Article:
Here's what you need to know about the Tax Day extension

The 2019 tax deadline is here after a three-month delay.

July 15, 2020, 4:25 PM

The deadline for taxpayers to file 2019 tax returns and tax payments has arrived after a three-month extension.

The federal government extended the traditional April 15 deadline for tax returns and payments to July 15 due to the COVID-19 pandemic. The extension provided economic relief to many taxpayers impacted by business shutdowns, store closings and nationwide lockdowns. The People First Initiative, as it was named, offered taxpayers relief that included delaying installment payments, stopping field enforcement actions and suspending automatic liens or levies.

But all that ends Wednesday. For taxpayers, 2019 tax returns and tax payments, as well as their first two 2020 estimated tax payments, are due on Wednesday, July 15, according to the Internal Revenue Service.

The Department of the Treasury and the IRS announced on June 29 that the deadline to pay taxes would not be extended beyond that date. However, individual taxpayers who need more time to file their taxes can request an automatic extension to file by Oct. 15. It's important to note that the extension is for filing only, it is not an extension to pay taxes due. Filers have until midnight on Wednesday to submit the request, according to the IRS.

PHOTO: A U.S. Department of the Treasury Internal Revenue Service (IRS) 1040 Individual Income Tax form for the 2019 tax year is arranged for a photograph in Tiskilwa, Ill., March 20, 2020.
A U.S. Department of the Treasury Internal Revenue Service (IRS) 1040 Individual Income Tax form for the 2019 tax year is arranged for a photograph in Tiskilwa, Ill., March 20, 2020.
Daniel Acker/Bloomberg via Getty Images

If you still need to file your taxes or make a payment, here is what you need to know about the new deadline:

What is the deadline to file?

Taxpayers must file or pay their taxes by midnight on Wednesday. The IRS said no late filing penalty, late payment penalty or interest will be due for payments prior to July 15.

Who needs to file or pay taxes by the July 15 deadline?

The July 15 due date generally applies to all taxpayers who have an income tax filing or payment deadline falling on or after April 1, 2020, and before July 15, 2020. Taxpayers and tax professionals should continue to use electronic options.

How can I request an extension to file?

Individual taxpayers who need additional time to file beyond the July 15 deadline can request a filing extension to Oct. 15 by using one of two methods. They can file Form 4868 through a tax professional or by using tax software. Filers can also submit a payment electronically with Direct Pay, Electronic Federal Tax Payment System or via debit card, credit card or digital wallet options. They should select "Form 4868" or "extension" as the payment type. The IRS said the automatic extension of time to file will process when taxpayers pay all or part of their taxes, electronically, by the July 15 due date.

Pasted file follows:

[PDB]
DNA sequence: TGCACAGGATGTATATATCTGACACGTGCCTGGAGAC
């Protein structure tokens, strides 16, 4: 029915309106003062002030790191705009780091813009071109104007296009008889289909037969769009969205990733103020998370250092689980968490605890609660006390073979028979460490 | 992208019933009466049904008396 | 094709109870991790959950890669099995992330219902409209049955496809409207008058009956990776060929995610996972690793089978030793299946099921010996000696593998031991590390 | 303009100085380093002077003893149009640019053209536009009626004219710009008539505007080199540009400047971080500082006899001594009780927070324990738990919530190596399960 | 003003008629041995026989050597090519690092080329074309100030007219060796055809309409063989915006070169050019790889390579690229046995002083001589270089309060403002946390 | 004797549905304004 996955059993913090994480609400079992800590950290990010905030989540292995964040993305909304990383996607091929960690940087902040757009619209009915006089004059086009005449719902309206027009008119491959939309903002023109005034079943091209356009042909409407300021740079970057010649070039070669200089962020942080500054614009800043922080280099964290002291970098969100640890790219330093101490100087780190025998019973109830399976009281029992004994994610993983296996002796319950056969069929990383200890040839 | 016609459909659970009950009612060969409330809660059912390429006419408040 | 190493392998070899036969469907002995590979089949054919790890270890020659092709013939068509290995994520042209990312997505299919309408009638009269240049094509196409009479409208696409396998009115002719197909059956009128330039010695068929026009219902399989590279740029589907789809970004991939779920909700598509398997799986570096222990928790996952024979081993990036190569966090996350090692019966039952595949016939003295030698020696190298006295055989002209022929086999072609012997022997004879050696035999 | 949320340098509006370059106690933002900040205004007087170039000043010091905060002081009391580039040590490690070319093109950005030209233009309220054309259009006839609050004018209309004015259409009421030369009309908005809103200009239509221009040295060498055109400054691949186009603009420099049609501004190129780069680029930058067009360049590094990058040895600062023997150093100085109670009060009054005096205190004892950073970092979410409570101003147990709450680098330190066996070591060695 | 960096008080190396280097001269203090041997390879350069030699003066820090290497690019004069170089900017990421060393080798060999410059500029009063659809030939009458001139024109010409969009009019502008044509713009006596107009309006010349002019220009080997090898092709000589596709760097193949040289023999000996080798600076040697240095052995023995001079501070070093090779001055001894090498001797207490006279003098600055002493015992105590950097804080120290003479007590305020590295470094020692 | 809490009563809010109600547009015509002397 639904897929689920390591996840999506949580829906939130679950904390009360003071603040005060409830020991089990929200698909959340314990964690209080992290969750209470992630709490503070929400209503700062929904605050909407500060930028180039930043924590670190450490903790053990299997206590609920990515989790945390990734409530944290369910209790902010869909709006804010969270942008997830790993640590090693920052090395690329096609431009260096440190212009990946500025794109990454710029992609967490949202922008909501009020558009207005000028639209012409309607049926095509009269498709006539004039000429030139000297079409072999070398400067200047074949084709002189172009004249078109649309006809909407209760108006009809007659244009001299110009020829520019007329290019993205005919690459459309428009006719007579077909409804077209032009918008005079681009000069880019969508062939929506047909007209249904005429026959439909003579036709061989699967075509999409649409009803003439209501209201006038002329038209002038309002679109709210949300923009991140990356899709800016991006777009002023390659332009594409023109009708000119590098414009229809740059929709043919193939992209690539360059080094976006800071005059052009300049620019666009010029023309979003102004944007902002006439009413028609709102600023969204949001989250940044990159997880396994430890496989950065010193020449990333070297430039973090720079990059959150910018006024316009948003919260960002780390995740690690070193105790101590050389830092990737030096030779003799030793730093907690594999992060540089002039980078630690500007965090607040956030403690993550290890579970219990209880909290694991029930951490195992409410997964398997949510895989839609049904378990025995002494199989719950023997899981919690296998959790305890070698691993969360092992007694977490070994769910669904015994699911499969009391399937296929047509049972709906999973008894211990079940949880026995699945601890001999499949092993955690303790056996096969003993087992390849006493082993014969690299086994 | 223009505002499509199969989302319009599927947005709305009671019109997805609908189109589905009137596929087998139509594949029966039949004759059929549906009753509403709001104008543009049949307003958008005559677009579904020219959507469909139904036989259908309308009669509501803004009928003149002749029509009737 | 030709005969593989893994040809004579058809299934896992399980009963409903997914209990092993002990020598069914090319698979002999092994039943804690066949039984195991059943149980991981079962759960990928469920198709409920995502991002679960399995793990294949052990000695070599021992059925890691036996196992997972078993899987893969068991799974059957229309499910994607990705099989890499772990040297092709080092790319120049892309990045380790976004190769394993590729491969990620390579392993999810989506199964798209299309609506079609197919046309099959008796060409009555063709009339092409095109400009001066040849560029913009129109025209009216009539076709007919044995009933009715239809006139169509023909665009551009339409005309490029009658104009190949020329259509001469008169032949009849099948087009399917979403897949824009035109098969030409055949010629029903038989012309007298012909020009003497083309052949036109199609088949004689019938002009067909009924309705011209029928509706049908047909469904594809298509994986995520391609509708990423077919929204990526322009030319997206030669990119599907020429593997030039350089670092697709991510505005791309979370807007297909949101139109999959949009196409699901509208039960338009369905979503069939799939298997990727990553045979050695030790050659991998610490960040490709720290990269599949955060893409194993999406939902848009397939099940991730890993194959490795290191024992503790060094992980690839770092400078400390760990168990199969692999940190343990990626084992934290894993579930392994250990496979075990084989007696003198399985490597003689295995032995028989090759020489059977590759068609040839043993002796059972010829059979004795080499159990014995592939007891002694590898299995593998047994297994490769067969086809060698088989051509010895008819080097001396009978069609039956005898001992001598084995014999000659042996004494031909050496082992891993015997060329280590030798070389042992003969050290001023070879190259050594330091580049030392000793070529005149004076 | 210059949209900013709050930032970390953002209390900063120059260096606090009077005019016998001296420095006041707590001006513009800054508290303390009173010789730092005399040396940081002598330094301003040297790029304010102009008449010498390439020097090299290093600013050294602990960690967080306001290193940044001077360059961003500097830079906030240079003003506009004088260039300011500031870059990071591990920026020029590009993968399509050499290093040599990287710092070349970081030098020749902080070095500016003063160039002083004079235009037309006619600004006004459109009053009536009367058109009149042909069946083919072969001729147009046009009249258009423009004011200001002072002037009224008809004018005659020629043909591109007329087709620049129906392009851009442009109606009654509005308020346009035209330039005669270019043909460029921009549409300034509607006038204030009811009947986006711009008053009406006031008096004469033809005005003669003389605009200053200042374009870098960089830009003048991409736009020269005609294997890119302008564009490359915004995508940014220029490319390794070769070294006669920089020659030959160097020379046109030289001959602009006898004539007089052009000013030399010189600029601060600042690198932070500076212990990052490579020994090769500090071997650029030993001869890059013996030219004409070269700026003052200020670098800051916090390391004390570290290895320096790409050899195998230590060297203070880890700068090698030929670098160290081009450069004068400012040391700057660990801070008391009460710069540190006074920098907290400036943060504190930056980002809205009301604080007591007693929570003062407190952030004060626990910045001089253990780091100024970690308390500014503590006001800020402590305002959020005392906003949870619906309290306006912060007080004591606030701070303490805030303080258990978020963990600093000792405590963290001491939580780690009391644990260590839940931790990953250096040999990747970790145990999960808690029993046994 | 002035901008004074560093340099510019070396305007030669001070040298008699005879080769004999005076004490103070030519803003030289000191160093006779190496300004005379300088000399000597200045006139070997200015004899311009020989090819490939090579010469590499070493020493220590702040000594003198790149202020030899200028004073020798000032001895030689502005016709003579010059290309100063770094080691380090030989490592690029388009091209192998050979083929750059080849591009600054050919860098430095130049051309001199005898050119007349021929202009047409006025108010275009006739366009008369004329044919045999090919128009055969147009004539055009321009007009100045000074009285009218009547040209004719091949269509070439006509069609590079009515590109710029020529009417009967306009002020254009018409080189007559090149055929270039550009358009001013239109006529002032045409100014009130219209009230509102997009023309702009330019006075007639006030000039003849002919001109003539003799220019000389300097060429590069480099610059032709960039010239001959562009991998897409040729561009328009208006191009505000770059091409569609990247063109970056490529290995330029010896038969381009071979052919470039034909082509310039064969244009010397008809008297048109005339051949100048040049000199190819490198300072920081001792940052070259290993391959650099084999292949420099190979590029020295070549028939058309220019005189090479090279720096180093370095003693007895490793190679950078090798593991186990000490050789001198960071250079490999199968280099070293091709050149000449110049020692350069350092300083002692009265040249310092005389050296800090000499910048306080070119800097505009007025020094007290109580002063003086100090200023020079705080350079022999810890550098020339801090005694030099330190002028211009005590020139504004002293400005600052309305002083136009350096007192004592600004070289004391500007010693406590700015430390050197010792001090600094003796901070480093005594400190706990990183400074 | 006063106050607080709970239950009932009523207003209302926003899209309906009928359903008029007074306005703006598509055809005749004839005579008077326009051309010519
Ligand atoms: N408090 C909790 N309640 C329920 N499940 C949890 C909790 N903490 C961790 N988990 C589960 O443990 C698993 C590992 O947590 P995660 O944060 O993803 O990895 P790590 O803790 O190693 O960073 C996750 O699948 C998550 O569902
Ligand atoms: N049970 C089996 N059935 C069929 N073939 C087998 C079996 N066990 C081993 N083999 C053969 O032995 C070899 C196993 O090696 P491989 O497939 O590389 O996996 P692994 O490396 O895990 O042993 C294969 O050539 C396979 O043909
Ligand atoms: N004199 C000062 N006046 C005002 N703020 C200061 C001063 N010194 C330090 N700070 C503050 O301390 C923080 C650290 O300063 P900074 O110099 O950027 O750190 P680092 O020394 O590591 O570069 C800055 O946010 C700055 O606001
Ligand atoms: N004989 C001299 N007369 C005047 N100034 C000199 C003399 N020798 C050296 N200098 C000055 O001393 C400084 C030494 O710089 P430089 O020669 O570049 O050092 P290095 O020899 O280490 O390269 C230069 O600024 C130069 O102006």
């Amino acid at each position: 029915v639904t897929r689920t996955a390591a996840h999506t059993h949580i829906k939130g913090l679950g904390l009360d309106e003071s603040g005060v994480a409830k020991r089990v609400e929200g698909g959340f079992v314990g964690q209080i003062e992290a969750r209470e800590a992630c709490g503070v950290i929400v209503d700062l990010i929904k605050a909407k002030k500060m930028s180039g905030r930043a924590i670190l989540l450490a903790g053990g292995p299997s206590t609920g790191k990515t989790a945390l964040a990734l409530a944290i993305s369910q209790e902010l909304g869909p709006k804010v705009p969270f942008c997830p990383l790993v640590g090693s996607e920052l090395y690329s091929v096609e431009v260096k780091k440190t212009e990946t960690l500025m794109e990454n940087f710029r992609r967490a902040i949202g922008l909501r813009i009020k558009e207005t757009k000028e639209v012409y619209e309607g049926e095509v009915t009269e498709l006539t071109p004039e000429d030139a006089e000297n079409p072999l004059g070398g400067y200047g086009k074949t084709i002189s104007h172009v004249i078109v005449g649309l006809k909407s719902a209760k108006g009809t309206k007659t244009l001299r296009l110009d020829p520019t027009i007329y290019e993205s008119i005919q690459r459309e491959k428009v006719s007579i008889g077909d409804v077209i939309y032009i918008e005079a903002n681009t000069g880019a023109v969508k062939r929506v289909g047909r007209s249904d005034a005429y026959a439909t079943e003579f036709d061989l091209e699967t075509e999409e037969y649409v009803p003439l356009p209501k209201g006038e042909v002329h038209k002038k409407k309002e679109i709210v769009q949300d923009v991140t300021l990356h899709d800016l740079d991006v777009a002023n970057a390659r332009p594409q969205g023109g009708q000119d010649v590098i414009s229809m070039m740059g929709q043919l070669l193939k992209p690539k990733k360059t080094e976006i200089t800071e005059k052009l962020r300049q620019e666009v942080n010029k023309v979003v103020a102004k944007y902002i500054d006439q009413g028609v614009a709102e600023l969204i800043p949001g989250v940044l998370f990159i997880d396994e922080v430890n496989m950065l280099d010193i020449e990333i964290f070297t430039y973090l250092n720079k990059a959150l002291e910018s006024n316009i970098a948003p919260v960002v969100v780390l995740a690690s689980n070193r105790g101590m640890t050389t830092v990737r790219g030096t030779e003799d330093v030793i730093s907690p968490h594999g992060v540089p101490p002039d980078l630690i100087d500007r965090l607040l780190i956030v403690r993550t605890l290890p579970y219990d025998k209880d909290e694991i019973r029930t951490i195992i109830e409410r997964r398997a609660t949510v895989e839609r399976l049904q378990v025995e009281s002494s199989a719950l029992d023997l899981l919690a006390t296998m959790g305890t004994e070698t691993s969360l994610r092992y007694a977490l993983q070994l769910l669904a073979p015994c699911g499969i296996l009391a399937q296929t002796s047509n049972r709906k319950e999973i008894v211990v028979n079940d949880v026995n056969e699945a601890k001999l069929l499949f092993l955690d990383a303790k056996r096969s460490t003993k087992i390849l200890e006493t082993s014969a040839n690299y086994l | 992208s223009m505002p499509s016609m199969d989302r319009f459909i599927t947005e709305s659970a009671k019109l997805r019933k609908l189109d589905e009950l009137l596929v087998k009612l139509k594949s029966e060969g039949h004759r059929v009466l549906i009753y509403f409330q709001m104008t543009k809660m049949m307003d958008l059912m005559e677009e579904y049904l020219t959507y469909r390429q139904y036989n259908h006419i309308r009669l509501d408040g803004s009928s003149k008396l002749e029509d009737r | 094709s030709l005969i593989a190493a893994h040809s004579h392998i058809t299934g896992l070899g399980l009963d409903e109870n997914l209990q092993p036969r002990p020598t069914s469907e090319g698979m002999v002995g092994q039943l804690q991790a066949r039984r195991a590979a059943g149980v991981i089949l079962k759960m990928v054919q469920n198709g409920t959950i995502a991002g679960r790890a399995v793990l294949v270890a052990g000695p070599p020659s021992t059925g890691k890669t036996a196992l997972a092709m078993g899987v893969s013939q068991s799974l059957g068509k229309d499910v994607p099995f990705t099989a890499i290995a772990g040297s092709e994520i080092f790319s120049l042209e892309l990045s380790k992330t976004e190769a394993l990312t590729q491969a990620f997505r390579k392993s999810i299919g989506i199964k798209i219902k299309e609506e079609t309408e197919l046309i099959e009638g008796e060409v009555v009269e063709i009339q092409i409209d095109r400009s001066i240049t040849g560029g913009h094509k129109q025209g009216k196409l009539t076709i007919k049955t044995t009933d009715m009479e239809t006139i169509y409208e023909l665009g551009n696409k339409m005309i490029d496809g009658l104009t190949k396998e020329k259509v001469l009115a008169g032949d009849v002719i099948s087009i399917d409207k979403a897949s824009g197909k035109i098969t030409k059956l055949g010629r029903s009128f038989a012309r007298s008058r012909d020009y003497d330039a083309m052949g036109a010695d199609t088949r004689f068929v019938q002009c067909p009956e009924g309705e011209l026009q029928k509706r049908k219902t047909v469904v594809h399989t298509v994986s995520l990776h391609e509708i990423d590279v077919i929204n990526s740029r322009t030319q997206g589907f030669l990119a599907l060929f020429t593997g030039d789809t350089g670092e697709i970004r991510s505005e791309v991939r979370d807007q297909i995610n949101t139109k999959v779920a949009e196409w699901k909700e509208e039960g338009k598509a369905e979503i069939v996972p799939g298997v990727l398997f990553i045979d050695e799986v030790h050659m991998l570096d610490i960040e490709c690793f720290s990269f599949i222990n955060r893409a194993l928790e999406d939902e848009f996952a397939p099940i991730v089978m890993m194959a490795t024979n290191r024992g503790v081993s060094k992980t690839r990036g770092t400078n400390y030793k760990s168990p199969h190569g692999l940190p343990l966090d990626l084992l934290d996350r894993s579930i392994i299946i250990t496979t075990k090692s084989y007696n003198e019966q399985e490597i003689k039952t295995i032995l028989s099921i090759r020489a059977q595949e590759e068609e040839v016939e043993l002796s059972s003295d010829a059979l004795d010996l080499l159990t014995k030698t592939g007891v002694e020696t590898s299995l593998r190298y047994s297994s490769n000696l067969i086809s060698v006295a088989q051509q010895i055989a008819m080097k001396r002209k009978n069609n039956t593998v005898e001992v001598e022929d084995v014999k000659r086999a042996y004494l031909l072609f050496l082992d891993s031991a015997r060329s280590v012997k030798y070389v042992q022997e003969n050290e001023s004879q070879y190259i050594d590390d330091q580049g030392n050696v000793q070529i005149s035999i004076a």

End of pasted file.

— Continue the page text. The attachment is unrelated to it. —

Businesses that need a filing extension beyond the July 15 deadline can get one by filing Form 7004. However, an extension to file is not an extension to pay. To avoid interest charges and any possible late-payment penalties, be sure to estimate any tax liability and pay it by the July 15 deadline.

Where do I file?

The IRS encourages taxpayers to file electronically. Filers can use electronic services such as E-file or IRS Free File. This reduces tax return errors, as each software does the calculations, flags common errors and prompts taxpayers for missing information. Free File Fillable Forms also provides a free option for everyone. Please visit for more information.

Additional information:

There are several other tax deadlines linked to July 15. You can refer to the IRS website or contact a tax professional for further information.

The IRS is encouraging people who owe taxes, even if they have a filing extension, to pay what they can by Wednesday, the agency writing on their website, "as the IRS restarts compliance activities after July 15, enforcement processes will resume on a case-by-case basis."

The IRS still offers long- and short-term payment plans that allow filers to pay in installments depending on the amount owed. While the balance of unpaid taxes continues to accrue interest and penalties, the monthly penalty rate is reduced to .25% from the original .5%.

Those who need more than 120 days to pay and owe less than $50,000 in combined tax, interest and penalties can apply online.

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